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I want to use Lucene.net to index data from various sources (e.g. the local file system and a database). However, I'd like to link data from the two sources (based on a common field, such as an ID) and display the combined information to the user. As far as I can tell, I have three options. After indexing each source:

  1. Use Lucene.net to combine the indexes in a search query into a single result set
  2. Create some custom code to correlate results retrospectively; or
  3. Store separate result sets in a database (in my case, it won't be the same database as the source). Then create a new index based on a query that joins the data

Option 1 is what I'd like to do, but I'm not sure how viable this is with Lucene for a couple of reasons:

  • Lucene isn't a relational database, is this attempting something that Lucene is not really designed to do?
  • Can combining indexes result in a noticeable performance hit?

The only reason I'd go for Option 2 is if I believe I can create an algorithm that is more efficient than Option 1. Following that line of logic, I then have to question if I should be using Lucene at all to correlate the data.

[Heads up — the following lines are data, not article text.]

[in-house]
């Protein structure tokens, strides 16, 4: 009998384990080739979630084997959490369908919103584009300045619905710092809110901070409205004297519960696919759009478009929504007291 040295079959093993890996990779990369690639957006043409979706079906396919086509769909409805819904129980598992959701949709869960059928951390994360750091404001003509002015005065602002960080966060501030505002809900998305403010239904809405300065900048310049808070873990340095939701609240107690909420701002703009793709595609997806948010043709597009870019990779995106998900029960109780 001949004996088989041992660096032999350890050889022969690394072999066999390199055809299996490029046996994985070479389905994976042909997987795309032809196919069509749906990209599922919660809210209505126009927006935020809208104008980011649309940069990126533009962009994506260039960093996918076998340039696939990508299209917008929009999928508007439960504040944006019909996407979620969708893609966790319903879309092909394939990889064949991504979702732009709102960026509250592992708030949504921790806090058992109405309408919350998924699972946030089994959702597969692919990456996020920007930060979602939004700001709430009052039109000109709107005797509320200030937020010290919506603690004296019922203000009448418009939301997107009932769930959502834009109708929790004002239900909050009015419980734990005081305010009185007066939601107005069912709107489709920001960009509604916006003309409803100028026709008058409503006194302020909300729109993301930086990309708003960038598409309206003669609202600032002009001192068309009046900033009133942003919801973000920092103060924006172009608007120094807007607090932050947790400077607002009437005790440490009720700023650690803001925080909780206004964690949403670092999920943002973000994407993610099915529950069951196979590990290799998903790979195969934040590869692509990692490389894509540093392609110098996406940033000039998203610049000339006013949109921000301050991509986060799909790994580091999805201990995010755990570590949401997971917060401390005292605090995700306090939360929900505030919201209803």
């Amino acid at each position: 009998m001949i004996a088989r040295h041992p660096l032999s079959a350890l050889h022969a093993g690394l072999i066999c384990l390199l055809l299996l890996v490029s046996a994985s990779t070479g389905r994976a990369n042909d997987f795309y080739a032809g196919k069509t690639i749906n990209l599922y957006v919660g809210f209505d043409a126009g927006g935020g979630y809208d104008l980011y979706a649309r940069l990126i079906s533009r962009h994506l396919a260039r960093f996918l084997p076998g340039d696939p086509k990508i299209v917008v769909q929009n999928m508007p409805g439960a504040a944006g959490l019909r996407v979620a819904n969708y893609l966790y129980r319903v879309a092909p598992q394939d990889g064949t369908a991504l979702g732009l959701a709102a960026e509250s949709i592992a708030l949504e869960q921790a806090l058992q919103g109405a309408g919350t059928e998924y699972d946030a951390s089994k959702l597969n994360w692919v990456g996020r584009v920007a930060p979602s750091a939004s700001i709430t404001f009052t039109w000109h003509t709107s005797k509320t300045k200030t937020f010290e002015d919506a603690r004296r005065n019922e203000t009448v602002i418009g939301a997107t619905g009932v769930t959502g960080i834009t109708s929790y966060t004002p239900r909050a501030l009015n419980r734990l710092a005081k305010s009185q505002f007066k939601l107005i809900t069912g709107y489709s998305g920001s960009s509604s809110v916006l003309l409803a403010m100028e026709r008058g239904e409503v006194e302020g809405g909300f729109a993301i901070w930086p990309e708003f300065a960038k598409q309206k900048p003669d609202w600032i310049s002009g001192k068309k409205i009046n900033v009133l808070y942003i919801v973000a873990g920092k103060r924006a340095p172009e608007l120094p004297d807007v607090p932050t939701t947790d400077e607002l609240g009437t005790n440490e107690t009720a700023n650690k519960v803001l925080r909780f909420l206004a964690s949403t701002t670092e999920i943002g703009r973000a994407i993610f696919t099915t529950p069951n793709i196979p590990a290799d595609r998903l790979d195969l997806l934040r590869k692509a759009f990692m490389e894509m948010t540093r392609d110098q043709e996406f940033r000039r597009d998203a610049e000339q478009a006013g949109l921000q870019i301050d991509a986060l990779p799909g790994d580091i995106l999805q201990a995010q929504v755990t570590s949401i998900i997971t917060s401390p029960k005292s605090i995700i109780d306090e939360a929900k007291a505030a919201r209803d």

Which leads me onto Option 3. I'm happy that it will work, but it seems like a compromise:

  • Data will be stored in a database as well as Lucene (as well as the original source)
  • By introducing an extra step, it'll take longer to complete the process. I'm not sure how this will affect the user experience

Any suggestions?

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1 Answer 1

up vote 4 down vote accepted

Yes, you can, but you need to stop thinking relationally and start thinking in terms of documents rather than rows. Or, option 3 is the right approach. What you want to do is to create a single document holding:

a) whatever I wanted to search on -- analyized fields in lucene terms
b) pointers to the full, extant records -- basically the ID number or file location
c) if possible, enough stuff to show search results without having to reach out to the file system or the database -- stored fields in lucene parlance.

In terms of performance, there won't be too much overhead or overload. Adding things to indexes on the fly is not that big a performance hit, and lucene itself is astoundingly fast. I would build it in a rational, componentized manner then dive into performance if required.

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